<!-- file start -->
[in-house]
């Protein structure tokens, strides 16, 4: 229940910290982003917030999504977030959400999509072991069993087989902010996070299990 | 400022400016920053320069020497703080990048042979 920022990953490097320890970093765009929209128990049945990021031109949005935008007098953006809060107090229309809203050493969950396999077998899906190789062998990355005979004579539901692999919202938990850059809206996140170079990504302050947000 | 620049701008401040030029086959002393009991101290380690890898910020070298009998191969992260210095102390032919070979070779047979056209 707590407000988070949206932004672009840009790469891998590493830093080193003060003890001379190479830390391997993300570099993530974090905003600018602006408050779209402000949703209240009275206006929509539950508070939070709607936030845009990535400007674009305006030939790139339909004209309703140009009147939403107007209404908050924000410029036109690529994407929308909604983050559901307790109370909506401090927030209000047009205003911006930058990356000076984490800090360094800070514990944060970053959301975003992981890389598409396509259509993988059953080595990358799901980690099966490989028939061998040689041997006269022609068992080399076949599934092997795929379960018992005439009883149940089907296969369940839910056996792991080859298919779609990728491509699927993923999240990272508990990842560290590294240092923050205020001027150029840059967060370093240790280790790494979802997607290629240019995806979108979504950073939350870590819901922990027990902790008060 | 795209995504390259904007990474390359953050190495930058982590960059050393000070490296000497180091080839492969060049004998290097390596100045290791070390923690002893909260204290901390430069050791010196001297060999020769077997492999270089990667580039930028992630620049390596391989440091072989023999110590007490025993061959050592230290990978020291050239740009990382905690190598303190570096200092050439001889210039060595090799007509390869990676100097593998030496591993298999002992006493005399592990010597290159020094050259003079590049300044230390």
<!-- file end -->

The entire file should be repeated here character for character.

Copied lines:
[in-house]
């Protein structure tokens, strides 16, 4: 229940910290982003917030999504977030959400999509072991069993087989902010996070299990 | 400022400016920053320069020497703080990048042979 920022990953490097320890970093765009929209128990049945990021031109949005935008007098953006809060107090229309809203050493969950396999077998899906190789062998990355005979004579539901692999919202938990850059809206996140170079990504302050947000 | 620049701008401040030029086959002393009991101290380690890898910020070298009998191969992260210095102390032919070979070779047979056209 707590407000988070949206932004672009840009790469891998590493830093080193003060003890001379190479830390391997993300570099993530974090905003600018602006408050779209402000949703209240009275206006929509539950508070939070709607936030845009990535400007674009305006030939790139339909004209309703140009009147939403107007209404908050924000410029036109690529994407929308909604983050559901307790109370909506401090927030209000047009205003911006930058990356000076984490800090360094800070514990944060970053959301975003992981890389598409396509259509993988059953080595990358799901980690099966490989028939061998040689041997006269022609068992080399076949599934092997795929379960018992005439009883149940089907296969369940839910056996792991080859298919779609990728491509699927993923999240990272508990990842560290590294240092923050205020001027150029840059967060370093240790280790790494979802997607290629240019995806979108979504950073939350870590819901922990027990902790008060 | 795209995504390259904007990474390359953050190495930058982590960059050393000070490296000497180091080839492969060049004998290097390596100045290791070390923690002893909260204290901390430069050791010196001297060999020769077997492999270089990667580039930028992630620049390596391989440091072989023999110590007490025993061959050592230290990978020291050239740009990382905690190598303190570096200092050439001889210039060595090799007509390869990676100097593998030496591993298999002992006493005399592990010597290159020094050259003079590049300044230390």